This blog is for everyone who uses words.

The ordinary-sized words are for everyone, but the big ones are especially for children.

Wednesday, 12 August 2015

N&B scrabble

The last Scrabble World Championship was won by Craig Beevers in a hard-fought match against Chris Lipe.

And how do you get to be very very good at Scrabble?

Well, I should imagine it would need a lot of hard work, a good brain, a fighting spirit, and a bit of luck with the letters.

Where does the hard work come in?

Well, you need to learn a lot of words.

The words Chris Beevers used in his winning match included ventrous, diorite, talaq, gapo, umu and Kaw. The only one of those I knew myself was diorite, which is a sort of rock. Ventrous is short for adventurous (probably guessable in context) talaq is a type of Muslim divorce, gapo is a South American forest near a river, umu is a Polynesian earth oven, and Kaw is an alternative form of Kansa, a tribe of Native Americans who mostly - and confusingly -  now live in Oklahoma.

Words unknown to me that Chris Lipe used in the match included taj and xenic. A taj is a conical hat worn by a dervish, and xenic is to do with a culture medium which contains unidentified organisms.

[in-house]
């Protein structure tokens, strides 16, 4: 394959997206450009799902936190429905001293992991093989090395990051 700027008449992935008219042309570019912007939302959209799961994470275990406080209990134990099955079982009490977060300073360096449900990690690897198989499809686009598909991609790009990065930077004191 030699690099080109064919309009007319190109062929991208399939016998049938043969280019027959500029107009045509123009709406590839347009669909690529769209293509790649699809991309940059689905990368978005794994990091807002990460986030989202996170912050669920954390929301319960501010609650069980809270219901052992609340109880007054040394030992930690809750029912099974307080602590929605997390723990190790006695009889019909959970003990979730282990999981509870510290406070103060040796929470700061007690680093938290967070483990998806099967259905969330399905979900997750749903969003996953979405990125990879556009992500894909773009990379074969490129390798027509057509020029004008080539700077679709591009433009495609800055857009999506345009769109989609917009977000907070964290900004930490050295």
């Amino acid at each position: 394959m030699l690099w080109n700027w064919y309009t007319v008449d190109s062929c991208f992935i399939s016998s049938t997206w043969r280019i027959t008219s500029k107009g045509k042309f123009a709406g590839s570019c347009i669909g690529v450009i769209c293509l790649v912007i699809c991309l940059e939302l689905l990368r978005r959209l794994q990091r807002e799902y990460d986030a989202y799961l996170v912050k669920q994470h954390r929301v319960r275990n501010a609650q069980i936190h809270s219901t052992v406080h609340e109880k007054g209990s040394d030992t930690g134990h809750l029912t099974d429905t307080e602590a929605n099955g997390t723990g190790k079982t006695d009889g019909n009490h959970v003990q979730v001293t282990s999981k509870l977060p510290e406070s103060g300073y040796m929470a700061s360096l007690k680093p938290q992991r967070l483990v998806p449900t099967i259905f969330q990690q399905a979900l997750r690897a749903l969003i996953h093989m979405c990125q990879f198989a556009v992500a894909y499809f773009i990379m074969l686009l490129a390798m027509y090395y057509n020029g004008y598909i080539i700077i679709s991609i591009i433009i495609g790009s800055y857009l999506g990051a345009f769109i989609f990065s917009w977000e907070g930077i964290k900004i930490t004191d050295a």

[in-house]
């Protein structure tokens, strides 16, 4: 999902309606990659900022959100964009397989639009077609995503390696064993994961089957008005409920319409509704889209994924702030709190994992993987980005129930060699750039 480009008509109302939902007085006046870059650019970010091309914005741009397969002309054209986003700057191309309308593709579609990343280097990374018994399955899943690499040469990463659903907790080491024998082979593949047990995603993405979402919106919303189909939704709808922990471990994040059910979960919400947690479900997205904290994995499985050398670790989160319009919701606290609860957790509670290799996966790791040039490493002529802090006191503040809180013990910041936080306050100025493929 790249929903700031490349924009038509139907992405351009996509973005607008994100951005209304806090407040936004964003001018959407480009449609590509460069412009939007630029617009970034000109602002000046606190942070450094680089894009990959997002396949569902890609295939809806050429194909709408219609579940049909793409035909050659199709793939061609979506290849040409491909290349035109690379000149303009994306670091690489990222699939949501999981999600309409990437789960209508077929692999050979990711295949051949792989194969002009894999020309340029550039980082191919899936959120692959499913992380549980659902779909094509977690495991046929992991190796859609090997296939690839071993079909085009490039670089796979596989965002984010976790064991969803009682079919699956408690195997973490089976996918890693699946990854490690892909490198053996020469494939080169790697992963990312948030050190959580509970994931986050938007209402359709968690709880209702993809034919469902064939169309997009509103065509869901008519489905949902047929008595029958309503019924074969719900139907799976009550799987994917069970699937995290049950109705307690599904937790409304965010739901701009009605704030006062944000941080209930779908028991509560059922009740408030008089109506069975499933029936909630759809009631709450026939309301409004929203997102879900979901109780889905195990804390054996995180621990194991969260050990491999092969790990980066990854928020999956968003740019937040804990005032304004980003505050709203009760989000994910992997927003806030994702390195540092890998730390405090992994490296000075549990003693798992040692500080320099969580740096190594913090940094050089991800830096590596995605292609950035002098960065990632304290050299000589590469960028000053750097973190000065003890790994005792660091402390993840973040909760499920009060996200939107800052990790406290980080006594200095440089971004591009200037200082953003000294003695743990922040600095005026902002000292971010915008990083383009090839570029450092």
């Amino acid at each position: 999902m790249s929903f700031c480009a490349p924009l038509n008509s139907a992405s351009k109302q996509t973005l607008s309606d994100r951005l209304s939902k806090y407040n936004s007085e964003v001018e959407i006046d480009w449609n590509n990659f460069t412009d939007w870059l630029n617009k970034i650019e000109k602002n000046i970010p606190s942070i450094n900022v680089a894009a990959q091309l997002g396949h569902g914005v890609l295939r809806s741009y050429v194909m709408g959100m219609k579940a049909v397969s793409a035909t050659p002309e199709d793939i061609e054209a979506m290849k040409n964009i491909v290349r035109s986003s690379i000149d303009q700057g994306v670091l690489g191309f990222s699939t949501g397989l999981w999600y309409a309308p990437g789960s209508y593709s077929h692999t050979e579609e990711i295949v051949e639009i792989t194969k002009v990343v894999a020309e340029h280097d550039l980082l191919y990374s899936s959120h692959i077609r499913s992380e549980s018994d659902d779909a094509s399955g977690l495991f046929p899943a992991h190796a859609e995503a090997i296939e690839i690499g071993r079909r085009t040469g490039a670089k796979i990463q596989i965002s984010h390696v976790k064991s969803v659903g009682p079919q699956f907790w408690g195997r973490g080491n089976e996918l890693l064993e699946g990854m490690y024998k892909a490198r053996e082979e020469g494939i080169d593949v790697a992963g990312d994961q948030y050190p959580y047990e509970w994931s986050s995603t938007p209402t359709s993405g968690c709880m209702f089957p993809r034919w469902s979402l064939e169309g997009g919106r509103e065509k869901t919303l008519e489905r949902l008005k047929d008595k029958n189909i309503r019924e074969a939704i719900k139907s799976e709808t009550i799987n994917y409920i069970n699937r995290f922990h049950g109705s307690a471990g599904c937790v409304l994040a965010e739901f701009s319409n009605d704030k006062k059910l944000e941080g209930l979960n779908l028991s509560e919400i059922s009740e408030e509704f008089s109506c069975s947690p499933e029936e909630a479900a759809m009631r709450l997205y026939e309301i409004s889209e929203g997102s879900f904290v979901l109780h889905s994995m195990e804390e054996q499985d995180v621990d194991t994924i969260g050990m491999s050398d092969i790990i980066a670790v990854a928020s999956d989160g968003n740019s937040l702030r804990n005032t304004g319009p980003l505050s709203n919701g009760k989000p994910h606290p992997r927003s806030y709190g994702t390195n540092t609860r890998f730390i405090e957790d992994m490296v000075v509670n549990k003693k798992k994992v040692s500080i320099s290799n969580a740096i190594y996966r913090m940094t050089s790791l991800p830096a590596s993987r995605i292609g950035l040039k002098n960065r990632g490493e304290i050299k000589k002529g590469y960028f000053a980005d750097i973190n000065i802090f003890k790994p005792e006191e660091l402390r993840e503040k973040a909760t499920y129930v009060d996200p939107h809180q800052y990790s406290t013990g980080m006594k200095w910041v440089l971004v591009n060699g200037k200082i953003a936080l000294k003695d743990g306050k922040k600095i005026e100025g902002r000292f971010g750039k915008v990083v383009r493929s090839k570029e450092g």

Here's the complete board:

Apart from the glory of winning, how brilliant is it to know a word meaning hat worn by a dervish?

I must look out my Scrabble board at once.

Game to Play Today: Scrabble. The game was invented by Alfred Mosher Butts in 1938, but he called it Criss-Crosswords, and it only got the name Scrabble in 1948 when James Brunot began producing the game in a slightly different format. The word scrabble comes from the Middle Dutch shrabbelen, which is a frequentative of shrabben to scrape.

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